Some of the comments from my latest article. Which I find interesting – because it suggests that some people who’d self-identify more toward a “hard conservative” view … think we’re being, and I quote “feminist […] revisionists”; whereas some people who would appear to identify more toward the “hard progressive” end of things think we’re being “fascist”.
We’re not being either. The article in question presented – accurately – a range of evidence drawn from the spheres of archaeology, theology / mythology, and history; with a view to setting straight a recurring misconception about the place of women in archaic Indo-European culture … with particular emphasis upon the (Post-)Andronovo ones (that is to say, Scythian and Vedic).
So as you will note, there is not disagreement from these commenters about the actual evidence. Instead, there is merely a near-total disengagement therefrom.
“I don’t care what feminist steppe revisionists say about the Indo-Europeans”, says one.
Which is curious – as we’re not pushing a feminist line here, and had spent a few paragraphs pointing out how (post-)Gimbutas feminists actually dislike and have attempted to de-legitimate what we are saying.
And almost by definition we’re not engaging in “steppe revisionism” – as the Steppe is and always has been quite definitely strongly relevant for archaic Indo-European culture, no ‘revisionism’ required. If anything, we are opposing ‘revisionist’ efforts to obscurate the evidence in question.
And as applies what he then says – the most succinct reply is that famous one: “Eppur Si Muove”. “And Yet, It Moves”. A theological maxim I have made some semi-frequent use of in the past. Or, phrased another way … you can come up with an ever-more-tenuous strain of ideological “no, I don’t want to believe that!” – it is not going to alter the facts.
Now as for the second commenter … what can we say. The presentation of the past is declared to be “reduction to symbolic fascist fetish”. The observation that there is a place in society for women demonstrated via the scriptural, archaeological, historic evidence in question, is declared to be “indoctrination” rather than “empowerment”.
And I mean – I suppose there is some truth in that. No person is an atomized individual – except in horrendous, arch-libertarian theory – so being a part of (rather than apart from) society entails the process of socialization. Learning to be a person , living up to your heritage and culture, I suppose you may term it “indoctrination” if you like. I would have said “Sanskara” – “Refinement”, “Imprinting”, “Shaping”, “Crafting”. Growing, even, is a relevant conception here.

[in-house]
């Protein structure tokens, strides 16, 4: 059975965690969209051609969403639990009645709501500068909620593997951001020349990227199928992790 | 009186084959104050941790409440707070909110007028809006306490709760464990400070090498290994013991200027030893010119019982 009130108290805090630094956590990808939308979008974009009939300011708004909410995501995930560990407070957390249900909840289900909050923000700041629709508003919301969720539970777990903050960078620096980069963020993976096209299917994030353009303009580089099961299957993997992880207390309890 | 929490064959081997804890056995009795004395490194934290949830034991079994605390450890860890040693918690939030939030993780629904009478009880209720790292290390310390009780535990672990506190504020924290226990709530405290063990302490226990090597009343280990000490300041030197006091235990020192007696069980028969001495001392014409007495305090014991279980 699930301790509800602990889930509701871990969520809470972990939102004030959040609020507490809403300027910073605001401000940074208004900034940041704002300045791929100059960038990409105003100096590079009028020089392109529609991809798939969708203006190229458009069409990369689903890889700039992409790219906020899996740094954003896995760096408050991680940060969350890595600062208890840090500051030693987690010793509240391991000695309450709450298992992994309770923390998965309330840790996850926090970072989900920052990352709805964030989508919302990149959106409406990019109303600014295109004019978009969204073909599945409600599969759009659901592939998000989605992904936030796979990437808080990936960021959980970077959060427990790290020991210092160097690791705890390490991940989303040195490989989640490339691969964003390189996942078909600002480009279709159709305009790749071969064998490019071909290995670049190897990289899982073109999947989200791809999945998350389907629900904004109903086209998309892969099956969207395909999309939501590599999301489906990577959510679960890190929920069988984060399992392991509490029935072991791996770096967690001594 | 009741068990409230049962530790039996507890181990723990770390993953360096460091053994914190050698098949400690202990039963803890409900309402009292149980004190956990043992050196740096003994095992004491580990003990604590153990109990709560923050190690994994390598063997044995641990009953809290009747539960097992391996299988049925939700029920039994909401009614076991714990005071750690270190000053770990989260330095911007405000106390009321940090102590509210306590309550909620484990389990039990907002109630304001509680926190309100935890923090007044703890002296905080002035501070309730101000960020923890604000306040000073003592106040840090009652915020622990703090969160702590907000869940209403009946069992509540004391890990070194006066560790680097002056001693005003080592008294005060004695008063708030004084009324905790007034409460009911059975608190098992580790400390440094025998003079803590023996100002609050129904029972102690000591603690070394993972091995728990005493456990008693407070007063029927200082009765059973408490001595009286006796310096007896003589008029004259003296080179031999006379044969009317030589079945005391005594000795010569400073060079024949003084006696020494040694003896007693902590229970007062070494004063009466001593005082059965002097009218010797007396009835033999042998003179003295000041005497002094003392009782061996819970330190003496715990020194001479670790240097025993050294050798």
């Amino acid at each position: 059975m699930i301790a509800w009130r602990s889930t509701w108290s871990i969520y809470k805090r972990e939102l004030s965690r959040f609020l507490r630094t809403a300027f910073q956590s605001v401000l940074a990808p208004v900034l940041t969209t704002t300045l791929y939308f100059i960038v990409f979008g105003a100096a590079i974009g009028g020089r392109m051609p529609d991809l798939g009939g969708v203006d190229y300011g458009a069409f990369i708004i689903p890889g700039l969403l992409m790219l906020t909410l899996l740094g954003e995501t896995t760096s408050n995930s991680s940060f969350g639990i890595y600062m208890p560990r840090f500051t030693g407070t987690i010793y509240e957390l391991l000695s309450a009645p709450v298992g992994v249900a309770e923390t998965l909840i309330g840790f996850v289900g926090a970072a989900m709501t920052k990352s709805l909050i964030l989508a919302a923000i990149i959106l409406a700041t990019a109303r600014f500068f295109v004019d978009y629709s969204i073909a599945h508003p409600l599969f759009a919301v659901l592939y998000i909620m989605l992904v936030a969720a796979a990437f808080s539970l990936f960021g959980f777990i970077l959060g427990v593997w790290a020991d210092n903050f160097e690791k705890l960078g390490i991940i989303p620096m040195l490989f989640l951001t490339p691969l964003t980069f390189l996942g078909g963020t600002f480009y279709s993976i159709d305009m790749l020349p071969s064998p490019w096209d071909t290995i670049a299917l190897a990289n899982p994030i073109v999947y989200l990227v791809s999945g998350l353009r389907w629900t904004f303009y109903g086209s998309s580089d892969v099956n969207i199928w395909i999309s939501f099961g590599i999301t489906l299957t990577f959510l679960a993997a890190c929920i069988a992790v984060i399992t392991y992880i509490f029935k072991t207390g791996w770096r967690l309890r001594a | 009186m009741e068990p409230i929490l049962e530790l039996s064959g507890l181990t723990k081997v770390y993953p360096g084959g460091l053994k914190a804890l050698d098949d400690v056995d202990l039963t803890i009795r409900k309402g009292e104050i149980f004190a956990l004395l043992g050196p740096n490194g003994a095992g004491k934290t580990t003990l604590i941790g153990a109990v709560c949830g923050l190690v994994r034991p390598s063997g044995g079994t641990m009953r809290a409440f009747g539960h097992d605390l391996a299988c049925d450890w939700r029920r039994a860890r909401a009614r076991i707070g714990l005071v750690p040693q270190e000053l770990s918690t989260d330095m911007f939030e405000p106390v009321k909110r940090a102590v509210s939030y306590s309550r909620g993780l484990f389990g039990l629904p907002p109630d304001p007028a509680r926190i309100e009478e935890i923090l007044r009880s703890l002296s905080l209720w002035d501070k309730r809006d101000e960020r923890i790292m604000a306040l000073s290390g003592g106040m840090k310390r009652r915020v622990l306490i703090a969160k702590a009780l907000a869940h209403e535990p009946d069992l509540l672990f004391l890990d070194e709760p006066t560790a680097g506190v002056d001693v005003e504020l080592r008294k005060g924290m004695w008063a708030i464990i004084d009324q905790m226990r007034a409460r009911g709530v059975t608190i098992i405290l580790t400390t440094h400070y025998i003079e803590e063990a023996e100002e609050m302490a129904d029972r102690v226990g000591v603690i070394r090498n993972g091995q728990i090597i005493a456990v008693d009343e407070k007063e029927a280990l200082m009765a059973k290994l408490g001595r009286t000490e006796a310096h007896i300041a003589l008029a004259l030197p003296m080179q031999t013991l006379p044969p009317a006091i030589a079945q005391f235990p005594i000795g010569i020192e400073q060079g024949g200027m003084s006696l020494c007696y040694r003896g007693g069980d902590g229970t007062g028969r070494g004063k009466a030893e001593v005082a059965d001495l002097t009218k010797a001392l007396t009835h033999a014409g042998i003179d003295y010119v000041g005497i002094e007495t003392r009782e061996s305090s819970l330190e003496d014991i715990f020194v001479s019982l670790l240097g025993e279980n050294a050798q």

But is history or archaic world-views – even where we are seeking to establish that it can be a legitimate guide for the present and future – necessarily “fascist”? For that matter, is it “anti-fascist”?
We believe it is neither.
If we are discussing the realities of life for a certain stratum of women in Scythian or Vedic society circa four thousand years ago … it is, if anything, Ante-Fascist.
It is well prior to the relatively modern movements and labelings which are insistently invoked.
Just as, now that I think upon it, my observation of the theological irreducible importance of the Queen of the Gods to the relevant (and closely related) mytho-religions in question … is not “Feminist”, nor “Anti-Feminist” – but “Ante-Feminist”.
Endeavouring to re-cast anything and everything in modern political terminology just means that one is engaging with modern political terminology.
Something often done by those who wish to reshape the past – rather than learning from it.
Because they recognize – as we do – that an understanding of the past provides the foundation for present existence and the guide to future action.
So reconstruing the past as merely the backward extension of the seeming ever-eternal present … well, that makes it improbable to genuinely question whether this or that present-day ideology or conception of things is actually upon firm ground.
You can see that here with the first commenter’s response – he does not like what is in the past, and so he declares that it is a modern reshaping of the past to be something other than what it was. He does not like the implications that the past has for the present, and so he attempts to de-legitimate the past. Declares it a ‘false’ past – a “revisionist” one.
The other one – the second commenter – is cleverer. He instead proclaims that the “symbolic” inferency from the past is the problem because it is supporting something which he thinks he might not like.
And yes – it is indeed legitimate to call into question interpretations of the past, and the precise sorts of linkages we then endeavour to draw from past into present and craftings of the vision for the future. People of a range of political persuasions (or personal agendas) all the time make frankly bewildering wrong-inductions from even correct evidence, correctly presented.
But that does not necessarily mean that simply because an inference has been red-flagged that it is an inaccurate (or un-useful) one.
And while it is not necessarily a good perspective, either – I cannot help but feel that if we are attracting opprobrium from persons on both notional extremes of a given modernist spectrum … we are quite probably doing something quite well and authentically as the result.
But perhaps that is my inner “feminist fascist symbolic steppe revisionist indoctrinator” speaking.